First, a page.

We’re committed to making moral decisions that not only cause no harm, but do good – for both people and planet. And while we believe in the choices we’ve made and the methods we use, we know that nobody is perfect. So if things change, we’re ready to have open and honest conversations, and to rethink and course-correct as and when needed. It goes back to our belief in never settling. It’s the only way we can keep making a difference.
And this is all interconnected – a holistic view
Underpinning everything we do is a holistic approach; considering how every action and decision affects everything and everyone – whether that’s a cotton farmer and their family, the biodiversity of the land, or the customer hurriedly picking a pair of pants from their underwear drawer ahead of a busy day.
Those are our values. But what makes us different to other ‘sustainable’ underwear brands?
- Our knickers won’t fade into the background: We're unbelievably proud to have hit a first in the natural dye world, having achieved industry colourfastness standards with our plant dyes (meaning it won’t fade or run easily)
- Inventing new norms: After a lot of trial and error, we’ve taken a step into unchartered territories and created recycled elastane waistbands & trims for our knickers that are also biodegradable: from the Earth back to the Earth
- What goes around comes around: To be sure that we are creating truly circular solutions, we tested the biodegradability of our cotton at the Eden Research Laboratory. They’ve confirmed that our intimates completely biodegrade within three years – ensuring a better world for future generations
Sound like hard work? That’s because it is. As the famous saying goes, if it was easy, everyone would do it. But this is the regeneration generation; and we won’t settle for less.
Want to know how Bedstraw + Madder came about? Meet the founders here (link).
Every plant and herb has something to share with us or to support us with, whether that's on a physical, emotional or spiritual level.
There is an old saying that the plants that grow around you are often the ones that we most need for our own healing.
If we are curious and take time to connect we can learn what they are.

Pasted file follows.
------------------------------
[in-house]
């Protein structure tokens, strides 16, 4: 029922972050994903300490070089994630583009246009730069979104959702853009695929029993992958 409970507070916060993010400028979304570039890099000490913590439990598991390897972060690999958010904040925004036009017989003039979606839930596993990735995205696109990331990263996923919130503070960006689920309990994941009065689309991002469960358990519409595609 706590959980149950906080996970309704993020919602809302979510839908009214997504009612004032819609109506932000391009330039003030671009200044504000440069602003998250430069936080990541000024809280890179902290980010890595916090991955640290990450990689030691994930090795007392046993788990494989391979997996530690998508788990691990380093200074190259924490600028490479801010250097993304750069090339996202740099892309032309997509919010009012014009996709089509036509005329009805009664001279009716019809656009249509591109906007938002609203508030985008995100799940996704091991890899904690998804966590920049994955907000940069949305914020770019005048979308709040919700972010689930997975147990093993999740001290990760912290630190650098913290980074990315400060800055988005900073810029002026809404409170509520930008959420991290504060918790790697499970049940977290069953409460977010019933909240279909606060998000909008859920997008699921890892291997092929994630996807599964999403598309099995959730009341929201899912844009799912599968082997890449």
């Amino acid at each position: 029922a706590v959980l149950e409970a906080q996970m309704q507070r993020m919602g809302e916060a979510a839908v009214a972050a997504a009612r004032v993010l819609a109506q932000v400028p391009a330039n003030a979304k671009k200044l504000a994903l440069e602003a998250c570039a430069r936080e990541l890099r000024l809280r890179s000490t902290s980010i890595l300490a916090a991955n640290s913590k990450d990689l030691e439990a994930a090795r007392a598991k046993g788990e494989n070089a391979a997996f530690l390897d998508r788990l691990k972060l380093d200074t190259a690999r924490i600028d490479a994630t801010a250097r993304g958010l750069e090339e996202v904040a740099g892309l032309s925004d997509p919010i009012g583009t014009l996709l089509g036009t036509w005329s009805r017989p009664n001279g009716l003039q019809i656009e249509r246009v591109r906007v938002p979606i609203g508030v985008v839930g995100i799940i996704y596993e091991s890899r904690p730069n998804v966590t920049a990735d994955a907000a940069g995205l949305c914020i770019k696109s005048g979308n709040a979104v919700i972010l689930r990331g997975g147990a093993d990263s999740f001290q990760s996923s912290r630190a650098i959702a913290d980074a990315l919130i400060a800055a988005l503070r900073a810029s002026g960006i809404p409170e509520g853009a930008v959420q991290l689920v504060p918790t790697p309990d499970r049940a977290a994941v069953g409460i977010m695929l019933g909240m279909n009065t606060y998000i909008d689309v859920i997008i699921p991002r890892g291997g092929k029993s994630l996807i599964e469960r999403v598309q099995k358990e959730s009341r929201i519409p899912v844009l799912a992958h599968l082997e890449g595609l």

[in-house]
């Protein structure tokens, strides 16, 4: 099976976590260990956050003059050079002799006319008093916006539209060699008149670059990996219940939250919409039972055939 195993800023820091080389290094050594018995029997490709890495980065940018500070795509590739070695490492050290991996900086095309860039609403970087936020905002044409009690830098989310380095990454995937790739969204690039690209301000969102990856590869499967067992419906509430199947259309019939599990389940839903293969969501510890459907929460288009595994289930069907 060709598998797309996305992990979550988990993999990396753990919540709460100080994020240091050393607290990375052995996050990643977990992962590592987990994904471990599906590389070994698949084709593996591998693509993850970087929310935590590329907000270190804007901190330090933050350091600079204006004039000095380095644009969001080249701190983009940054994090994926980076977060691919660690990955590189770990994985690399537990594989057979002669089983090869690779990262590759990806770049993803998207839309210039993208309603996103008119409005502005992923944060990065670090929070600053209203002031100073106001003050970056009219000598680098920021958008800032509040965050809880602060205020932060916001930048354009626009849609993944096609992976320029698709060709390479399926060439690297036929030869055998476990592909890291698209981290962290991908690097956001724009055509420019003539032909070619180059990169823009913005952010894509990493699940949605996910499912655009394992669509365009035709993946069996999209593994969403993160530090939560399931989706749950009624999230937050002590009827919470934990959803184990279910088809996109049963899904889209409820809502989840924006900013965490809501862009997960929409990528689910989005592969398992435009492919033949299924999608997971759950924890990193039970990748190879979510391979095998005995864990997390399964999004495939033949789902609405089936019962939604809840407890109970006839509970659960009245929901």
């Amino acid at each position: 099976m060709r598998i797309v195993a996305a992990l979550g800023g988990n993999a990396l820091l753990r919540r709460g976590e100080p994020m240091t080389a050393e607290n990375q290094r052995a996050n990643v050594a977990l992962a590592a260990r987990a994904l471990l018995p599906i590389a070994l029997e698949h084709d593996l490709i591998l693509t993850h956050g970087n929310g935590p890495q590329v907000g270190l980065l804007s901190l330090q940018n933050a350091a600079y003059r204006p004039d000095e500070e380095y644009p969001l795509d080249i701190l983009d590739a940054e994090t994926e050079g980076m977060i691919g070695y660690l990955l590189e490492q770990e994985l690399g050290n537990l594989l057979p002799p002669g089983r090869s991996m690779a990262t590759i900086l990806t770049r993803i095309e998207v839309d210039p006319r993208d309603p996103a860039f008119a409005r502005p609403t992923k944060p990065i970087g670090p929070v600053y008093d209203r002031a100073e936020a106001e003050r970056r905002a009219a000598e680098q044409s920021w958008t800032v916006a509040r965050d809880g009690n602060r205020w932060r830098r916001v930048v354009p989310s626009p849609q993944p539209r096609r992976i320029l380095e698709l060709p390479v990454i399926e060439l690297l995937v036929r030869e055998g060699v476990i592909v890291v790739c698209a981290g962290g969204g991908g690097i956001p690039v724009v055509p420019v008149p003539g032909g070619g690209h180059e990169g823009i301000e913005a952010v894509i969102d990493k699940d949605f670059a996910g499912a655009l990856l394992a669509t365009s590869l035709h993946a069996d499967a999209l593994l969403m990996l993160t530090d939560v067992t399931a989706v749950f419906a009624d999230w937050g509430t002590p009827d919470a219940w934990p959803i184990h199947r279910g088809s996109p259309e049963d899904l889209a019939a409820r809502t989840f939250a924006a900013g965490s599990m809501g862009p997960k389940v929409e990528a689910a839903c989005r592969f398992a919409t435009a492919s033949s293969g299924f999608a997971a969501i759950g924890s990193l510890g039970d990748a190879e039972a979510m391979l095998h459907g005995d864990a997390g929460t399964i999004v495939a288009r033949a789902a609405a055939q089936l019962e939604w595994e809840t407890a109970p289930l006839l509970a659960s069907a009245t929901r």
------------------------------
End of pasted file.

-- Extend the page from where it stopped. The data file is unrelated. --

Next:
We try and incorporate healing herbs into our lives across the clothes that we wear, the food that we eat and the environment that we place ourselves in.
The lemon balm in my garden is abundant at the moment so I am welcoming its healing energy and benefits into my life. You can do the same.
Adding uplifting herbs like mint and lemon balm to a bouquet of flowers that we have in our home can be a real boost for our body, as just the smell of lemon balm for example can lift mood and improve brain function.
Or why not include it in your cooking?
Here is a lovely simple recipe for incorporating lemon balm into a delicious afternoon snack!
7g finely chopped lemon balm leaves ( choose the youngest freshest leaves)
1 tsp of lemon juice
100g sugar or jaggery
200g white spelt flour
100g fine porrige oats
2 pinches of salt
1. Chop lemon balm in a nutribullet with the lemon juice until fine.
2. Cream butter and sugar in a bowl.
3.Beat the egg into the herb and lemon mixture and add to butter.
4. Add the flour, salt and porridge oats and bring together. It should form a dough. You can add a little flour if it needs.
5. Roll in ball and place in the fridge for an hour to cool.
6. Then roll out and cut with a pastry cutter.
6. Place on a baking sheet in the oven at 180c for 10 minutes or until the edges start to brown.
I leave you with a quote about this magical herb from the great 17th Century Herbalist Culpepper..
"Lemon Balm causes the mind and heart to become merry"
As you walk along country lanes and park hedgerows you will be greeted by the hawthorn blossom. It has finally sprung and it beckons for us to benefit from its feminine healing powers.
Hawthorn has its strongest affinity with the heart. Opening us to giving and receiving Love. It encourages self-love and self-acceptance strengthening our inner courage. In fact the word courage comes from the latin for "cor" which means "heart" suggesting that the vulnerability that comes with opening our heart is what it means to be courageous. We love to wear powerful herbs against our skin.
Your skin is the largest organ of your body, its thin dermal layers absorbing the physical and energetic qualities of the plants, our allies, that we have been connected to for generations.
We have been experimenting with it as a plant dye. Using the flowers and leaves combined it creates a beautiful coral pink.
If you would like to try this at home here are some instructions: Fill a saucepan full with flowers and leaves. Cover with water at least 2cm above the top of the hawthorn. Bring to the boil and simmer for 1 hour then leave in to cool .
Use a pan large enough to allow the fabric some room if you want an even colour.
Place your pan on the hob and bring to the boil before simmering gently for 1 hour.
Keep checking to see how the dye colour is looking and when you are happy strain out the skins and place your material in the dye bath.
Keep on a gentle heat and move fabric around freely. For deeper colours leave the fabric to sit in the dye overnight and cool.
When doing natural dyeing you need to prepare the fabrics. You can do this with a metallic based mordant (instructions here) or alternatively a protein rich mordant like Soya, Cow or Goats milk.
For this fabric we mordanted with goats milk and water in a 1:1 ratio
This involved soaking the silk (you can use cotton or linen too) in goats milk, then putting on a spin cycle to wring out excess milk without leaving streaks before placing on the line to dry. Repeat this process without rinsing 3 times minimum. Once dry leave another 24 hours - 1 week to help the milk adhere.
For this mottled effect I crunched it up the fabric as I moved it about in the dye bath.
I also took it out after an initial soak, dried it then placed it back in the dye bath.
With Love + Knickers...